Albuquerque Man Pleads Guilty to Using a Firearm to Rob a Pharmacy of Prescription Painkillers
|U.S. Attorney’s Office July 30, 2013|
ALBUQUERQUE—James Phillip Tafoya, 43, of Albuquerque, New Mexico, entered a guilty plea this morning to using a firearm in relation to a crime of violence under a plea agreement with the U.S. Attorney’s Office. Under the terms of the plea agreement, Tafoya will be sentenced to seven years in federal prison, followed by a term of supervised release to be determined by the court.
Tafoya was arrested in January 2013 on a three-count indictment charging him with (1) violating the Hobbs Act by robbing a business involved in interstate commerce, (2) using a firearm in relation to a crime of violence, and (3) theft of medical products. Count one of the indictment alleged that Tafoya robbed an employee of an Albuquerque-area CVS Pharmacy at gunpoint on November 3, 2012, and stole Oxycodone and Oxycontin. Count two alleged that Tafoya used a firearm to perpetuate the robbery, and count three alleged that Tafoya used violence and the threat of violence to unlawfully take pre-retail medical products.
This morning, Tafoya pleaded guilty to count two of the indictment. In entering his guilty plea, Tafoya admitted that on November 3, 2012, he committed armed robbery of the CVS store located at 9640 Menual Blvd NE in Albuquerque. Tafoya stated that he entered the store, displayed and brandished a firearm in order to intimidate the clerk, and demanded that the clerk give him Oxycodone and Oxycontin. He also admitted knowing that CVS is a business engaged in interstate commerce and that he used a firearm to knowingly and unlawfully take pre-retail medical products through the threat of violence or force.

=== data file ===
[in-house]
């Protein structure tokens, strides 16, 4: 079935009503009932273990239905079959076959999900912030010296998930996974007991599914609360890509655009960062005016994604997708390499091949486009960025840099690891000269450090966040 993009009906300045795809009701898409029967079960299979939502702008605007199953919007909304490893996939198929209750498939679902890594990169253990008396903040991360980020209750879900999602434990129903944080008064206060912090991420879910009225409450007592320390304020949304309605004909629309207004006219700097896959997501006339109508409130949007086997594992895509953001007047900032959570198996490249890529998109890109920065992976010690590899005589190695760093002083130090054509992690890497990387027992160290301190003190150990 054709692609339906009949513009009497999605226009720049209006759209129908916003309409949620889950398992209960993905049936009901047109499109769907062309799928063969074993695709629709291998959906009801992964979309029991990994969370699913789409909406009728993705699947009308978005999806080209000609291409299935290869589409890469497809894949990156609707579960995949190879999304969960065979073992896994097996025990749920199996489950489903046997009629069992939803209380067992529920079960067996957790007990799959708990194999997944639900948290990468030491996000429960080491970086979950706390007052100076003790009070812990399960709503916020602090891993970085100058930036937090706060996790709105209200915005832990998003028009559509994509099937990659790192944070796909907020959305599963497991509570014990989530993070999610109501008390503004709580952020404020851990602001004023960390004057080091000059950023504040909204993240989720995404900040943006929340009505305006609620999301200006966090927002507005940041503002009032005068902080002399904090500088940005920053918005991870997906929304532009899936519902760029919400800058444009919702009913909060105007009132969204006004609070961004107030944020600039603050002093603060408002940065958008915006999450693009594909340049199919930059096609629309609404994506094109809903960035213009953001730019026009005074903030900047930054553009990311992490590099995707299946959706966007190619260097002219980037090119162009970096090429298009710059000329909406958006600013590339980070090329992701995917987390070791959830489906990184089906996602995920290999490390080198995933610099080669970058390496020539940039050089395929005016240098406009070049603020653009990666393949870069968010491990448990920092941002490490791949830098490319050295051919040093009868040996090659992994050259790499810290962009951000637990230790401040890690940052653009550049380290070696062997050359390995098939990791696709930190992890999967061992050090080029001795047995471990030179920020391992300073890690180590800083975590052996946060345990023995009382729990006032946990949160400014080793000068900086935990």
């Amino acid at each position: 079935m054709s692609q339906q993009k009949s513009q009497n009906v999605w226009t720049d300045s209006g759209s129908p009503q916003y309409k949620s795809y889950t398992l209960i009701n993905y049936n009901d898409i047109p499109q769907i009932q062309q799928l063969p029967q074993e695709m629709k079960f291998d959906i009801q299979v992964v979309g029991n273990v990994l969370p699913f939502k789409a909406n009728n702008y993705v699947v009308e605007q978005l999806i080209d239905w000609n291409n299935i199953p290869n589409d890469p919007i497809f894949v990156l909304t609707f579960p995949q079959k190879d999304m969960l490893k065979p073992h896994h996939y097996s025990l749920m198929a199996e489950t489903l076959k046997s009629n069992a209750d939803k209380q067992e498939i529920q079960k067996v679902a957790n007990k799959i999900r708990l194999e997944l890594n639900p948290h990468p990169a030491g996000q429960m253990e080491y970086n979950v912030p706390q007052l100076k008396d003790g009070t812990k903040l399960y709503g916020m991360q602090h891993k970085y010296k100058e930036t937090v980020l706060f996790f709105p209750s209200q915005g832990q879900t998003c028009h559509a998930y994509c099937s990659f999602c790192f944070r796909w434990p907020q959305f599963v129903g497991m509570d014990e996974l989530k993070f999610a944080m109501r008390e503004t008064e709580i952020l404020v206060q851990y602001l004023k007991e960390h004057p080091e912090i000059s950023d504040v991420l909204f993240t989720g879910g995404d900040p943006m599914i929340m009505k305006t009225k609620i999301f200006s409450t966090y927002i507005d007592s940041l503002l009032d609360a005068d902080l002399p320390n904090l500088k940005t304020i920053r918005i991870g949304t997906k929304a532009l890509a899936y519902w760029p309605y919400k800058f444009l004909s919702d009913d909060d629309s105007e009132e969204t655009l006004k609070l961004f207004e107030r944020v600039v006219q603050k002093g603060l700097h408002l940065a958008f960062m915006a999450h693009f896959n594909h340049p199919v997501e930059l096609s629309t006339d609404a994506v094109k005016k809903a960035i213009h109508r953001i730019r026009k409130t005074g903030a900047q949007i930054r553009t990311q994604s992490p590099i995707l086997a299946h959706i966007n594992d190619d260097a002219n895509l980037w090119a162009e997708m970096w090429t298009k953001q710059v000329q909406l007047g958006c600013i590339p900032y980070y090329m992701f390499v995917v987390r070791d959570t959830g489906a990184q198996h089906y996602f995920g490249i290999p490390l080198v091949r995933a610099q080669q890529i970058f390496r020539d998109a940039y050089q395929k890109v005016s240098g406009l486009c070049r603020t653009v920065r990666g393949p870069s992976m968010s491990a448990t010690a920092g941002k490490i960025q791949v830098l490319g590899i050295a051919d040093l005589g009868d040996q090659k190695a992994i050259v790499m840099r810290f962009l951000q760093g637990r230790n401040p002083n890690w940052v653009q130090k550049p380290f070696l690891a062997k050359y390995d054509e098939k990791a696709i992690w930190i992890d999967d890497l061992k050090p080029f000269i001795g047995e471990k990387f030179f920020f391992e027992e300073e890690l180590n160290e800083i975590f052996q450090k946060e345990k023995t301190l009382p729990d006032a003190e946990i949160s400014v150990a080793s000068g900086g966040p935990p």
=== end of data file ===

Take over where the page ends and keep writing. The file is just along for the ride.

Tafoya has been in federal custody since his arrest and remains detained pending his sentencing hearing, which has yet to be scheduled. Under the terms of the plea agreement, counts one and three of the indictment will be dismissed after Tafoya is sentenced.
This case was investigated by the Albuquerque Field Office of the FBI and the Albuquerque Police Department, and it is being prosecuted by Assistant U.S. Attorney Jon K. Stanford. The case was brought as part of a new law enforcement initiative launched in July 2012 by the FBI’s Violent Crimes and Major Offender Squad and the Albuquerque Police Department’s Armed Robbery Unit that targets suspects implicated in commercial armed robberies. This new initiative is part of a federal anti-violence initiative that targets “the worst of the worst” offenders for federal prosecution. Under the anti-violence initiative, the U.S. Attorney’s Office and federal law enforcement agencies work with New Mexico’s District Attorneys and state, local, and tribal law enforcement agencies to target violent or repeat offenders for federal prosecution with the goal of removing repeat offenders from our communities for as long as possible.